In Kids & Family

Stay-at-home dad Steve Rieder and company.

In Kids & Family

Jonathan Reimer homeschools his older children.

Father knows best: Stay-at-home dads take charge

While most dads in the neighborhood rush off to meetings, Steve Rieder drives his four children -- ages 5 months to 6 years -- to the library or a playgroup.

"Sometimes I get odd looks from the moms," says Rieder, a 37-year-old mechanical engineer turned stay-at-home dad. "But family and friends think it's great that I'm able to stay with the kids."

As companies continue to downsize -- and the fact that many women earn more than their spouses -- the stay-at-home dad has evolved from an unconventional novelty to a practical and necessary role.

Last spring, Rieder was let go from his financially struggling company, and initially, he started looking for another job. But after crunching numbers, the Rieders realized that after paying for childcare, taxes, work clothes, lunches and more, there was very little money left from his paycheck for household expenses.

Plus, as a pharmacist, Staci Rieder was able to provide enough money and insurance for the family by working only three-quarters' time.

"We decided that this would be the perfect opportunity for me to have more family time," says Rieder.

The desire for more family time inspired Jonathan Reimer, 36, to leave his full-time computer job in 1998 to care for his new baby. Today, Reimer and his wife Sarah, who is a physician, have five children ranging in age from 7 years to newborn.

"I love that I have a full-time, front-row seat to seeing them grow up. I love being continually surprised by how quickly the children can learn," says Reimer.

Aside from the usual demands of raising kids and maintaining a household, Reimer homeschools his children. He says growing up with a father who was a public school teacher exposed him to the joys and challenges of teaching, and inspired him to teach his own kids.

Michael Westcott, a stay-at-home dad taking care of a 5-year-old and a 9-month-old, says the best part of his job is "knowing them, understanding them and teaching them."

Westcott, a former retail management professional, lost his job four years ago while living in San Francisco. Because his wife had greater earning potential -- and Westcott wanted to pursue his passion for painting -- they decided to try the "Mr. Mom" model in their family. So far, it's working.

"My daughter sometimes calls me mommy," says Westcott, proudly.

It's common for both stay-at-home moms and dads to lament the lack of adult socialization in their kid-centered lives. Rieder says he is more likely to strike up a conversation with a store cashier or a bank teller than he was before he became a full-time caregiver.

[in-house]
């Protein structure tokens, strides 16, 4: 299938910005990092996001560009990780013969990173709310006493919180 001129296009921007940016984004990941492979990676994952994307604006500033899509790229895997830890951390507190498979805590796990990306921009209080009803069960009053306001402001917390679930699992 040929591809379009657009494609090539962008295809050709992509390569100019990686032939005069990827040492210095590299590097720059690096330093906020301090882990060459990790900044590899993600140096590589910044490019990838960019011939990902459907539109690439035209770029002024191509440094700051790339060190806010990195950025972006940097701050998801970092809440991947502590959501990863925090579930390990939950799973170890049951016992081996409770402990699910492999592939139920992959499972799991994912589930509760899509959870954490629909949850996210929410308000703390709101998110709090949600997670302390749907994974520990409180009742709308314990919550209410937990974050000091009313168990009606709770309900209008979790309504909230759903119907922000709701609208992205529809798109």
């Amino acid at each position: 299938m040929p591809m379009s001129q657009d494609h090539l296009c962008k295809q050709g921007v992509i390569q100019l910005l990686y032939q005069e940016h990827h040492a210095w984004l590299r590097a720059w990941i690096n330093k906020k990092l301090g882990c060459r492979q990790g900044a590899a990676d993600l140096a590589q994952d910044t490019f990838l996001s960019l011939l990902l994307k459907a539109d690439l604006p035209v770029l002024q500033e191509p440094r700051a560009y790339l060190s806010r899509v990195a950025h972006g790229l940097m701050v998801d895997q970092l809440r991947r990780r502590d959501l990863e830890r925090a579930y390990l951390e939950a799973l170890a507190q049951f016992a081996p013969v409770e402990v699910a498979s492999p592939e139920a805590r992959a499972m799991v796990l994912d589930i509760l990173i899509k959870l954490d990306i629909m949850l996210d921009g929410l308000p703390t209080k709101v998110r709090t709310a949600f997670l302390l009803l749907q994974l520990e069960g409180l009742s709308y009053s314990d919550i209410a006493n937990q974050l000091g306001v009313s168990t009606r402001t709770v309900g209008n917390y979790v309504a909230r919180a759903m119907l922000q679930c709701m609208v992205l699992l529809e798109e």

"Sometimes I miss socializing with other adults," says Westcott, 44.

And although the stay-at-home dad is more common these days, the majority of parents at playgroups or story hours are still women. Overall, Rieder feels comfortable in a room full of mommies, but admits that occasionally he gets a strange vibe.

"Sometimes it seems like there is this mistrust or skepticism from women I don't know -- like I'm intruding or don't belong. It's hard to explain," he says.

For the most part, the stay-at-home dad receives little support from the media, with most parenting television shows and magazines focusing on the conventional mother-child relationship. "It bugs me that they continue the stereotype of the only active parent being the mom," says Rieder.

Luckily, all three of the dads say they are respected and supported by the people in their lives -- even their male friends. Although they wish they had more interaction with male friends during their weekday life, they still feel like "one of the guys" despite the fact they change diapers, vacuum mini-vans and drive daughters to ballet lessons on a regular basis.

"I often get the headshake with 'I could never do that' from my male friends," says Rieder. "But overall, I don't think people find it very shocking."

Talkbacks

OMCreader | May 2, 2006 at 7:45 p.m. (report)

Ted Rieder said: Steve is my son. I'm very proud of him for going down this path. Every time I think about him doing this job, all I can think of is WOW!

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OMCreader | April 23, 2006 at 4:00 a.m. (report)

Tyler's Dad said: Molly, Great article as usual. It's about time you gave props to the daddies. Kudos to all the Dads that take an active role in their children's lives.

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OMCreader | April 11, 2006 at 3:54 p.m. (report)

themkemom said: Kudos to the dads in this article!

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OMCreader | April 10, 2006 at 8:23 p.m. (report)

Peter Baylies said: Congrats on staying home and doing the most important thing a man can do! - Peter Baylies www.athomedad.com

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OMCreader | April 10, 2006 at 10:04 a.m. (report)

Sarah said: Great story and I think this is very cool and smart. My husband and I have talked about who would stay home with our two month old and two year old if something changed in our current situtaion and it would make much more sense for him to and he is willing to do it if needed. Right now we have an awesome daycare where we can see them at lunchtime and our toddler loves playing and learning with his teachers and friends. We also make very good money so we are investing and doing home improvements. We know things could change so we have this possibility as a backup plan. In the meantime, he does the diapers, baths, and lots of playtime with the boys and loves it!

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